How Burberry’s new leadership duo can reignite the luxury brand’s spark
Burberry’s new chief executive Jonathan Akeroyd will on Thursday set out his plan to finish the job started by his predecessor: boosting growth at the British luxury brand to the levels of its European rivals. Akeroyd, who took over in April, will present his strategy alongside first-half results that will show the lingering impact of lockdown restrictions in China, Burberry’s biggest market. He has already made his key appointment in choosing Daniel Lee to replace Riccardo Tisc
o Tisci as chief designer at the 166-year-old label.
Burberry has lagged competitors like Gucci, Prada and Loewe in creating a sharp brand in recent years and Lee will play an “important part in re-igniting interest”, said Mario Ortelli, managing partner at advisory firm Ortelli&Co.
Lee, who was previously at Kering’s Bottega Veneta, should focus on strengthening its runway, streetwear, and menswear collections to appeal to younger consumers, said Ortelli.
That group is expected to buoy growth in the sector in the coming years with purchases being made from the age of 15, according to industry forecasts from consultancy Bain released on Tuesday.
Burberry should also expand its leather goods and footwear business, Ortelli said. Leather goods account for around 20 per cent of Burberry’s sales versus 70 per cent at Bottega Veneta.
The company’s former chief executive Marco Gobbetti set out a plan in 2018 to reposition the brand, known for its camel, red and black check, firmly in the luxury segment.
He raised prices, limited distribution to its own shops and high-end department stores and cut discounting. Tisci, in turn, changed Burberry’s design language by introducing a TB monogram, that increased the brand’s appeal to younger luxury consumers.
The final stages of Burberry’s five-year plan were expected to see an acceleration in revenue growth and an increase in profits. But the Covid-19 pandemic thwarted that aim, with lockdowns closing stores and travel restrictions preventing tourists from Asia and elsewhere spending in Paris and London.
Creating a buzz
The label eked out a 1 per cent rise in comparable store sales in its quarter ended July 2.
Burberry’s rivals – led by French luxury leaders LVMH and Kering – in contrast, have most recently reported double-digit sales growth in the quarter to the end of September.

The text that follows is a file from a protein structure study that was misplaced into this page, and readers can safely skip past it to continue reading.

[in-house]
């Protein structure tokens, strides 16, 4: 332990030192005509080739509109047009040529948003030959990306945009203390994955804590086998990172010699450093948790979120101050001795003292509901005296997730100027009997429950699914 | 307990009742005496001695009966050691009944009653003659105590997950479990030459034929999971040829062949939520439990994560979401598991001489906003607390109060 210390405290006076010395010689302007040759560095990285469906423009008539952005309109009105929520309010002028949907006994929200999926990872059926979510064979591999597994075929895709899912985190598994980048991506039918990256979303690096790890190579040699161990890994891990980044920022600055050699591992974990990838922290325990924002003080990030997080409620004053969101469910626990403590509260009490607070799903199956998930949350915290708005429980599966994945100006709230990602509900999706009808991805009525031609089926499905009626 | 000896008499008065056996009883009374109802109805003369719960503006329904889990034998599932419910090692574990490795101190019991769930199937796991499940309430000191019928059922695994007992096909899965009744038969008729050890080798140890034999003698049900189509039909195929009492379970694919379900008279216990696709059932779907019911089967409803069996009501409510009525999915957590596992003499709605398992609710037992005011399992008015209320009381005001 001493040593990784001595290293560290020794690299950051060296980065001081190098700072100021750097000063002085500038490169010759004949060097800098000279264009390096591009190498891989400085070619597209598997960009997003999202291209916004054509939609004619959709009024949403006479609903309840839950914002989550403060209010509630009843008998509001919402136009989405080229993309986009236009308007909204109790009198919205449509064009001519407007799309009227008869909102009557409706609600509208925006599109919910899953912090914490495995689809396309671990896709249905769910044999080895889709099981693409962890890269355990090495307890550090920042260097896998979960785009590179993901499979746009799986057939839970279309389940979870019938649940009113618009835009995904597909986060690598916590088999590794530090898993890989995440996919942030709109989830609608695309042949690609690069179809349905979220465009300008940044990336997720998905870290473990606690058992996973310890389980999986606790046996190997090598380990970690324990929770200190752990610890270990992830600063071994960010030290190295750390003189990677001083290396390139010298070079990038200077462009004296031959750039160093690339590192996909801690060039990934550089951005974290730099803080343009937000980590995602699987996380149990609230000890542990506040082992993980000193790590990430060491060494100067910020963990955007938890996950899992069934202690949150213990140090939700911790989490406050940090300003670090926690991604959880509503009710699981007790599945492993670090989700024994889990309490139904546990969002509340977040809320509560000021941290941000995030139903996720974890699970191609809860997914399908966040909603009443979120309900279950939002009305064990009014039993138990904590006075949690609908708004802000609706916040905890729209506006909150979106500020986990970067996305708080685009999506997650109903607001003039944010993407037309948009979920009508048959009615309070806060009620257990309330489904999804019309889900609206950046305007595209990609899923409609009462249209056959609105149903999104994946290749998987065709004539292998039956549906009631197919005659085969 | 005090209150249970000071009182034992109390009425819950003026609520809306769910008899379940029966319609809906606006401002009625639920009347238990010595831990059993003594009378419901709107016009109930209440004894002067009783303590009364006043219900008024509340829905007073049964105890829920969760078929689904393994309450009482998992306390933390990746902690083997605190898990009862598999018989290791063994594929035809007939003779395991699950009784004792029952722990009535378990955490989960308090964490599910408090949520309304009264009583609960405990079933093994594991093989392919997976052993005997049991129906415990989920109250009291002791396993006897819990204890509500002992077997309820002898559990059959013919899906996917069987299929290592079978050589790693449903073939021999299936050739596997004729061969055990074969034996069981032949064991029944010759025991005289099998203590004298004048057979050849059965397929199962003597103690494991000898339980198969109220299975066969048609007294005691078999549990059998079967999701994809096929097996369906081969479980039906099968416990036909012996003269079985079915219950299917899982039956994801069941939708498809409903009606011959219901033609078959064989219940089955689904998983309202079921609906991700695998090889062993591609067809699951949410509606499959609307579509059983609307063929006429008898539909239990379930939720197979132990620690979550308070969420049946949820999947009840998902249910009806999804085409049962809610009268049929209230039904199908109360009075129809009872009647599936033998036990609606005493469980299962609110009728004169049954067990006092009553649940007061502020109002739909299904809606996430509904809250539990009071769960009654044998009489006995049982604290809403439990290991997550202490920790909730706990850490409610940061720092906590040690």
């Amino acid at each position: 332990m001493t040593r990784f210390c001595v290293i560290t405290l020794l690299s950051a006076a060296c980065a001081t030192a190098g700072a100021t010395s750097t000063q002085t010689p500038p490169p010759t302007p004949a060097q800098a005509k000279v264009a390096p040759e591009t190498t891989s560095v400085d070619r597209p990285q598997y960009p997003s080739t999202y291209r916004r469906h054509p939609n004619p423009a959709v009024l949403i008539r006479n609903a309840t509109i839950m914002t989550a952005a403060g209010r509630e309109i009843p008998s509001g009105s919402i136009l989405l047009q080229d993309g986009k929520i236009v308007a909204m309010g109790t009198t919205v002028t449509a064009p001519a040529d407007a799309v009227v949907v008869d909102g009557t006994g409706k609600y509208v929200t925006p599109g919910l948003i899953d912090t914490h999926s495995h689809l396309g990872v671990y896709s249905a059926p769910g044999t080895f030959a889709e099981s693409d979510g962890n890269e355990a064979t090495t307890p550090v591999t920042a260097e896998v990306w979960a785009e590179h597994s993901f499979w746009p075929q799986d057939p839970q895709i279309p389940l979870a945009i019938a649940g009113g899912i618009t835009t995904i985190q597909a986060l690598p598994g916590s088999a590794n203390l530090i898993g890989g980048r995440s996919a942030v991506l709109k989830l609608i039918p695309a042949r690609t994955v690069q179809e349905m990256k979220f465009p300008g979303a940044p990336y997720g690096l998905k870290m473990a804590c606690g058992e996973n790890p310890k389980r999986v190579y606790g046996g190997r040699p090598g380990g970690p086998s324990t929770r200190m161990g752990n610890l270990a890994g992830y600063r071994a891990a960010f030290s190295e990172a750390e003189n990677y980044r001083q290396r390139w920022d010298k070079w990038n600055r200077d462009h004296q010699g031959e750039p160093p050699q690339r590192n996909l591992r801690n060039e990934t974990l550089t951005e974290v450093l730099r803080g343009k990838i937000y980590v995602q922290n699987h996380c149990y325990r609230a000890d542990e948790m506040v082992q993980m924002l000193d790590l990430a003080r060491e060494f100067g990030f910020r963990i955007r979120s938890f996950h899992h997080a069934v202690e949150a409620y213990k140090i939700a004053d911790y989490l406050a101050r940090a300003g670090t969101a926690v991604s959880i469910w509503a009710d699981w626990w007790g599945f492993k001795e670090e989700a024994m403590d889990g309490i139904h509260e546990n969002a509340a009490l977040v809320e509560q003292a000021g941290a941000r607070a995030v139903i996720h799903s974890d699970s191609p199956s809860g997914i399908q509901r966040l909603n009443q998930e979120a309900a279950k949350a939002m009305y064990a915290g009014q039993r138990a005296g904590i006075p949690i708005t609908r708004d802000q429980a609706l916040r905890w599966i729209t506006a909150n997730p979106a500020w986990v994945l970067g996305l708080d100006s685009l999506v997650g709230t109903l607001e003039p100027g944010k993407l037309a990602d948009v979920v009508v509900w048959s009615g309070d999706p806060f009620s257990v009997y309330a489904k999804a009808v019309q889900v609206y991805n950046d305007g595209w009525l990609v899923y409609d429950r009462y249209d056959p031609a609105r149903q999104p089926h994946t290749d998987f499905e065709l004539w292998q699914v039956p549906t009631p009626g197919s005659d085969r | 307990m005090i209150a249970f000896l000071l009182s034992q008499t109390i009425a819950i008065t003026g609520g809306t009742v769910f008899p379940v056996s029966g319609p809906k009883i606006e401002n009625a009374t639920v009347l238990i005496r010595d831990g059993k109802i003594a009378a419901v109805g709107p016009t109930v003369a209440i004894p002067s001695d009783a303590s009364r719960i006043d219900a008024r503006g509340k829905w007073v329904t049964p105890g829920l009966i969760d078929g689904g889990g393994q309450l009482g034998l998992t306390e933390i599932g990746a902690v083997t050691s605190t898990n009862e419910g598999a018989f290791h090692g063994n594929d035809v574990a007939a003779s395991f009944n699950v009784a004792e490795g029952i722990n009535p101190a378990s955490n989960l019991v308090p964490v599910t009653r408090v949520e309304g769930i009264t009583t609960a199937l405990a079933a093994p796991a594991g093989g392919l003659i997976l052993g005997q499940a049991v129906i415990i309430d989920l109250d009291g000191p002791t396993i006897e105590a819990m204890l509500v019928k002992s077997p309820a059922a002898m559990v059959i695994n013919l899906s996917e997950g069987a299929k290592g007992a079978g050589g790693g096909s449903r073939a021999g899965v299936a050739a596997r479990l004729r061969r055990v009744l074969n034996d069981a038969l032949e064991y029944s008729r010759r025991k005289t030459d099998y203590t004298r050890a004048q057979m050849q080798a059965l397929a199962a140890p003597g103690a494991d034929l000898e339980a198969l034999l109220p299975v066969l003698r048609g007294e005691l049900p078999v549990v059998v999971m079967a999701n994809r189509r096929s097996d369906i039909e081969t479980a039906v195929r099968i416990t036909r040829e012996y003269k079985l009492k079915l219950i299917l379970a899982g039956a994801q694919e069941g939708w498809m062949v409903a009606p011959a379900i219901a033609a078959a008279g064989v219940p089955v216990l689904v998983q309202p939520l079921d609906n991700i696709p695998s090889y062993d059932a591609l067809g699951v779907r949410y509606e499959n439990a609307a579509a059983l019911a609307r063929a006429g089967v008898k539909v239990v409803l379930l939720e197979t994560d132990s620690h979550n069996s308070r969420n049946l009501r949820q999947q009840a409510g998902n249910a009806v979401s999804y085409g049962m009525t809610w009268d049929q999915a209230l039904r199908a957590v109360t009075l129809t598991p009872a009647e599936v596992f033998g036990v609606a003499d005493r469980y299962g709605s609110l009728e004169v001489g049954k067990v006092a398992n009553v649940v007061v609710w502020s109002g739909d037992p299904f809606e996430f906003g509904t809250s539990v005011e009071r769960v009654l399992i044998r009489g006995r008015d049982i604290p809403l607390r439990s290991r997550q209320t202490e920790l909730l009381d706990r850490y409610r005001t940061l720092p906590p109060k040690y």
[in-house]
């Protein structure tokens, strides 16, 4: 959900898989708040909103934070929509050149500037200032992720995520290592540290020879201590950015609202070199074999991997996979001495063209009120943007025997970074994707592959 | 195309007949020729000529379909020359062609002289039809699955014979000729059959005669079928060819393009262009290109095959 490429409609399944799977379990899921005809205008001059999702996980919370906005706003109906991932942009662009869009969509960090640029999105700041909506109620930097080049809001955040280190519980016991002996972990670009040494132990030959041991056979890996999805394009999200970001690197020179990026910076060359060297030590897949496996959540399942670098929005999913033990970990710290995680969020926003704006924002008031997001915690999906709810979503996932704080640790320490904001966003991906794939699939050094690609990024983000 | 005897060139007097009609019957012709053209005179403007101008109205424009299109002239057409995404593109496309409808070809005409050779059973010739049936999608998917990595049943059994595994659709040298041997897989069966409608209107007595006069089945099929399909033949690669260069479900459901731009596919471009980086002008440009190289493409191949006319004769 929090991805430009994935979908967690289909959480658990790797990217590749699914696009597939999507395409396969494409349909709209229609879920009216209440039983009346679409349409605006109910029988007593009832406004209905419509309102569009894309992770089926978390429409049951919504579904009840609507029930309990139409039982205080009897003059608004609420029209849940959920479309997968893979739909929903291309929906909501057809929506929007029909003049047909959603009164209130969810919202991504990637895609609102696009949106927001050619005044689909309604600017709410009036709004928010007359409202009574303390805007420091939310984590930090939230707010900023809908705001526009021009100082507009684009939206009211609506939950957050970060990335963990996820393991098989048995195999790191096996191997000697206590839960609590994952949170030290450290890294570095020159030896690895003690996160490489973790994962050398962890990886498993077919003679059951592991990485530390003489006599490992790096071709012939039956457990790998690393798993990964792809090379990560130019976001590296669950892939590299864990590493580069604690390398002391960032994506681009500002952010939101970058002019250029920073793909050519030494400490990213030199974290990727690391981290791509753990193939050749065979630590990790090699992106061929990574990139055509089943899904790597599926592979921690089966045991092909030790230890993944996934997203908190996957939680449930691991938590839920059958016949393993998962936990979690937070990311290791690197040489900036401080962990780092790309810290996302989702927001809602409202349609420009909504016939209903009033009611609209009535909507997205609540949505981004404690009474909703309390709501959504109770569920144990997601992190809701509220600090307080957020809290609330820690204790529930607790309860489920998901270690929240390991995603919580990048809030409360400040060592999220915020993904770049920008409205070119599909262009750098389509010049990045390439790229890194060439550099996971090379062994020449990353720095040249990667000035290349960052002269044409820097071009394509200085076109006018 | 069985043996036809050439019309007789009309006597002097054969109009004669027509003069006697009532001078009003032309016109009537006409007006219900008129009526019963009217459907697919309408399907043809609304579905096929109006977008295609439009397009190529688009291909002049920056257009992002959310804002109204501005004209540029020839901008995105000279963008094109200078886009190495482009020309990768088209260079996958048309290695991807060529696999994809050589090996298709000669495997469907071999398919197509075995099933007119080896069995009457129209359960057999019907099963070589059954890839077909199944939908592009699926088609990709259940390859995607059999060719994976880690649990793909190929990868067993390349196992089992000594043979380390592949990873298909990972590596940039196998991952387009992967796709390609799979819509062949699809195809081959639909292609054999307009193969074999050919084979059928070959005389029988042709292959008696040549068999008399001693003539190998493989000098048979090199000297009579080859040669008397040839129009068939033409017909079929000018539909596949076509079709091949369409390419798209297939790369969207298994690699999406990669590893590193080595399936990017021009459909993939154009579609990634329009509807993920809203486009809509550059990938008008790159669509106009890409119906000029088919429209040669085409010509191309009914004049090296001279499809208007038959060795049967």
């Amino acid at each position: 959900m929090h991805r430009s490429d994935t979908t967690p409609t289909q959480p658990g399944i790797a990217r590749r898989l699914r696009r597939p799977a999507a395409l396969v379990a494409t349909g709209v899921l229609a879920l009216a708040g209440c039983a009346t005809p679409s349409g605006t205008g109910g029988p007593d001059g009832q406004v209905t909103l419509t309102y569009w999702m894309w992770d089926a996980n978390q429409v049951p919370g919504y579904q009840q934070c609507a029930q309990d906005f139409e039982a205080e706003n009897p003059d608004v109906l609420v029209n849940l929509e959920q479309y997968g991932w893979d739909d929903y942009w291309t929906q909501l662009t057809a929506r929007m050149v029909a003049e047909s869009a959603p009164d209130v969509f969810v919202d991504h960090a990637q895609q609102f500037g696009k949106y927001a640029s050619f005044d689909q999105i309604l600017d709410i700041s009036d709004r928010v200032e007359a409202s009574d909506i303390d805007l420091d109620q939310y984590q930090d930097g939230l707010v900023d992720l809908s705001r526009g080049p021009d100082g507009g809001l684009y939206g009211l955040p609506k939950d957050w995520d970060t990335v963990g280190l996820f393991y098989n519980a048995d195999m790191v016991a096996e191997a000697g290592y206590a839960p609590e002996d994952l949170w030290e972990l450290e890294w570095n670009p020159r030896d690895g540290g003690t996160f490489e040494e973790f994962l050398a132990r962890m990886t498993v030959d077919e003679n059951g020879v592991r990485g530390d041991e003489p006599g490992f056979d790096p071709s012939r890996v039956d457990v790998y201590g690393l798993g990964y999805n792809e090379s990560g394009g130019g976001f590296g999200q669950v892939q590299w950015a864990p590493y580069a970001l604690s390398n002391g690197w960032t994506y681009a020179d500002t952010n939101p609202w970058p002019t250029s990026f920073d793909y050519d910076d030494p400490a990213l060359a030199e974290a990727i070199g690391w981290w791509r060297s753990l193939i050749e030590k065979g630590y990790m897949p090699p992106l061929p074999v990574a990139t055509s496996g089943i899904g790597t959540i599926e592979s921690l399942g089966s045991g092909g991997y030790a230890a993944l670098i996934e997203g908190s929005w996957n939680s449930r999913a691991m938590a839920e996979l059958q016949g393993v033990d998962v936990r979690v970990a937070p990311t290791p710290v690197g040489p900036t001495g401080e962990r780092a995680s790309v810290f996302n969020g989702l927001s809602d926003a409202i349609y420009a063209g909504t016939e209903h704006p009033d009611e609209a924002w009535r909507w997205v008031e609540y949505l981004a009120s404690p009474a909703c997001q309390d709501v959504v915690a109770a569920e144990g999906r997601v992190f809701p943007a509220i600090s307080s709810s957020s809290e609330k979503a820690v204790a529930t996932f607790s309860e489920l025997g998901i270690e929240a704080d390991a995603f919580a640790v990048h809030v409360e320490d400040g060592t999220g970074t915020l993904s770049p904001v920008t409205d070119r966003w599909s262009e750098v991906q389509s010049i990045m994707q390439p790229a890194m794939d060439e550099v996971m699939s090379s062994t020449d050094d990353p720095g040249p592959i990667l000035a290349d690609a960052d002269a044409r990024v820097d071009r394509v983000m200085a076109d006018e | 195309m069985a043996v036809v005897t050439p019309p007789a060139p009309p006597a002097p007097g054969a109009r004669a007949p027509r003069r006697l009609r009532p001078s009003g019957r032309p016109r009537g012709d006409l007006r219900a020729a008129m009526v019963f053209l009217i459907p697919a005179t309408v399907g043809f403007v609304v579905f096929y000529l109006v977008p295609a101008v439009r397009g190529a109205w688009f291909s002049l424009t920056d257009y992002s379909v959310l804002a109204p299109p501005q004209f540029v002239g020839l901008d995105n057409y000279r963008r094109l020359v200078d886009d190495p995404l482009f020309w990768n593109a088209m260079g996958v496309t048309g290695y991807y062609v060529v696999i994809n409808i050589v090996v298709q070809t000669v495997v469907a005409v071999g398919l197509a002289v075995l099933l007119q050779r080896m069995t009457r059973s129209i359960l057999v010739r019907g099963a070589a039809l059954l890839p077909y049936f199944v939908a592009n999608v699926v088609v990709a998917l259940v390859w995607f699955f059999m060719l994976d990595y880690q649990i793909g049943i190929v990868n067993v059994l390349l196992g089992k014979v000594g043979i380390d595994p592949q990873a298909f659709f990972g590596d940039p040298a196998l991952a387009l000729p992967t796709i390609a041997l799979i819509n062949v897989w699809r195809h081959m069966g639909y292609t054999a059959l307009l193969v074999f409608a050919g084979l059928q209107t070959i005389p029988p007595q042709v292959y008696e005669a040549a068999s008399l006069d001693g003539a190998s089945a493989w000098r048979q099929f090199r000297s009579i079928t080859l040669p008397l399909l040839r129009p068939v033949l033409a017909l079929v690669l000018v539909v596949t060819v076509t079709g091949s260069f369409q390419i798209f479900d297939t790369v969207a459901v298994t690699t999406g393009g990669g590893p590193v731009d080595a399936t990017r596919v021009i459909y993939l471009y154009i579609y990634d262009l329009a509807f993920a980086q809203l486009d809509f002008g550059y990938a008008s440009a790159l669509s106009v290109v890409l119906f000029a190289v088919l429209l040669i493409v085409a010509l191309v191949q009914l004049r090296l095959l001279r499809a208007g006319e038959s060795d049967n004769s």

LVMH’s fashion and leather goods division, home to Louis Vuitton and Dior, reported a 22 per cent rise in sales on a comparable basis, while Kering’s sales rose 14 per cent, although revenue at its star label Gucci rose 9 per cent, missing market forecasts of 11 per cent.
Akeroyd and Lee will seek to emulate the feat of Gucci’s CEO Marco Bizzarri and creative director Alessandro Michele who set a template for creating buzz at well-established luxury brands, increasing profit nearly four-fold between 2015 and 2019.
Lee’s appointment could signal a re-evaluation of Burberry’s British heritage, according to Lydia Slater, editor in chief at fashion magazine Harper’s Bazaar.
“Lee’s interpretation of that heritage is likely to be the opposite of conventional, given the iconoclastic way he transformed Bottega Veneta from a discreet luxury brand into a cult, directional label,” she said.
The Bradford-born designer became famous for re-invigorating the Italian brand by blowing up its famous “intrecciato” weave in bags and shoes and creating one of the most popular colours of 2021, dubbed “Bottega Green”.
Akeroyd has a track record of turning around established brands such as Alexander McQueen and Versace, analysts say.
“Over the longer term, brand reinvigoration should help keep fashion fans loyal and Burberry’s products increasingly coveted,” said Susannah Streeter, senior investment and markets analyst at Hargreaves Lansdown.
Reporting by Suban Abdulla; Editing by Paul Sandle, Matt Scuffham and Mark Potter
Comments are closed.